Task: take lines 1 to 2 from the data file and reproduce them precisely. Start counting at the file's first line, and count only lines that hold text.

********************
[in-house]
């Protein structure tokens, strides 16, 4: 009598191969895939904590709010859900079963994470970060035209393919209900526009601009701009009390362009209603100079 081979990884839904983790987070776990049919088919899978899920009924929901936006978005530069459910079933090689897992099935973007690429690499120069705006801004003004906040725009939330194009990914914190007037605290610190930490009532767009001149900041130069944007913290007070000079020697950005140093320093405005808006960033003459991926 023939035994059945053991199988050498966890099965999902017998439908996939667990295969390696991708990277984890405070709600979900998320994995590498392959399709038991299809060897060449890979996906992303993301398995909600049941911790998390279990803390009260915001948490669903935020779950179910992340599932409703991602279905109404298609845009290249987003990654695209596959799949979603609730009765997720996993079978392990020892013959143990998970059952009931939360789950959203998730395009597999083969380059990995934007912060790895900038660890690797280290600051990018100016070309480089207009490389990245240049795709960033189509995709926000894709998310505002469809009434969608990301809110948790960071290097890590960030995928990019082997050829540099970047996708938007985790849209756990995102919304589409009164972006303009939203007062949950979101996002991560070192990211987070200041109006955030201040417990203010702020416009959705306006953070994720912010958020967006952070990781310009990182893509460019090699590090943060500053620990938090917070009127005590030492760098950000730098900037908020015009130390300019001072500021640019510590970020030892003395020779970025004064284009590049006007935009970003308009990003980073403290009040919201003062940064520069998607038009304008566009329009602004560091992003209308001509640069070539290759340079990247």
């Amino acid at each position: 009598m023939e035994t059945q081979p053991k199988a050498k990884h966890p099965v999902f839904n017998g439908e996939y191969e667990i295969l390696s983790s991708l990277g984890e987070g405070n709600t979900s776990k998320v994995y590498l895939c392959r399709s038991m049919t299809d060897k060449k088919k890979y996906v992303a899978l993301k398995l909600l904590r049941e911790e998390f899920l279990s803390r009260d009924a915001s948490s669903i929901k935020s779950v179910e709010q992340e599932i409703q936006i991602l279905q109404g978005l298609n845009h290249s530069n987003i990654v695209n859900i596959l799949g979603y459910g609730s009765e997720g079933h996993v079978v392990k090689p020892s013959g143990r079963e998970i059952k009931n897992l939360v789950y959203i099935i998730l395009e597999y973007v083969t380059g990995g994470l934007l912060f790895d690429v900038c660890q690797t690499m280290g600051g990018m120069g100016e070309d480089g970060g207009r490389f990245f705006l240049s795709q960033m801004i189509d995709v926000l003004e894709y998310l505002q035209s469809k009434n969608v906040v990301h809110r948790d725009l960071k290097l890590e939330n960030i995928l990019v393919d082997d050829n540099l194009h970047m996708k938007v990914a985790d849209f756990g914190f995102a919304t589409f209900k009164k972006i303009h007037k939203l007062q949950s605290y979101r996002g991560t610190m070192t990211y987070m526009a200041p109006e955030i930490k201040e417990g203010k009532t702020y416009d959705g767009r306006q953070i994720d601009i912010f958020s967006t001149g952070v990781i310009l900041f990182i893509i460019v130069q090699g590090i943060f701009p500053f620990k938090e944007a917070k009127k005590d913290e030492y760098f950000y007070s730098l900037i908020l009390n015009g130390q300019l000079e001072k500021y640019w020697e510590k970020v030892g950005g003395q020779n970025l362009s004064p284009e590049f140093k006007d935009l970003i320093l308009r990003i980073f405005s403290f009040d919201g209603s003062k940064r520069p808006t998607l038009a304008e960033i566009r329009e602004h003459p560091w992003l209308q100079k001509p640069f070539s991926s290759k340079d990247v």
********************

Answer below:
[in-house]
């Protein structure tokens, strides 16, 4: 009598191969895939904590709010859900079963994470970060035209393919209900526009601009701009009390362009209603100079 081979990884839904983790987070776990049919088919899978899920009924929901936006978005530069459910079933090689897992099935973007690429690499120069705006801004003004906040725009939330194009990914914190007037605290610190930490009532767009001149900041130069944007913290007070000079020697950005140093320093405005808006960033003459991926 023939035994059945053991199988050498966890099965999902017998439908996939667990295969390696991708990277984890405070709600979900998320994995590498392959399709038991299809060897060449890979996906992303993301398995909600049941911790998390279990803390009260915001948490669903935020779950179910992340599932409703991602279905109404298609845009290249987003990654695209596959799949979603609730009765997720996993079978392990020892013959143990998970059952009931939360789950959203998730395009597999083969380059990995934007912060790895900038660890690797280290600051990018100016070309480089207009490389990245240049795709960033189509995709926000894709998310505002469809009434969608990301809110948790960071290097890590960030995928990019082997050829540099970047996708938007985790849209756990995102919304589409009164972006303009939203007062949950979101996002991560070192990211987070200041109006955030201040417990203010702020416009959705306006953070994720912010958020967006952070990781310009990182893509460019090699590090943060500053620990938090917070009127005590030492760098950000730098900037908020015009130390300019001072500021640019510590970020030892003395020779970025004064284009590049006007935009970003308009990003980073403290009040919201003062940064520069998607038009304008566009329009602004560091992003209308001509640069070539290759340079990247």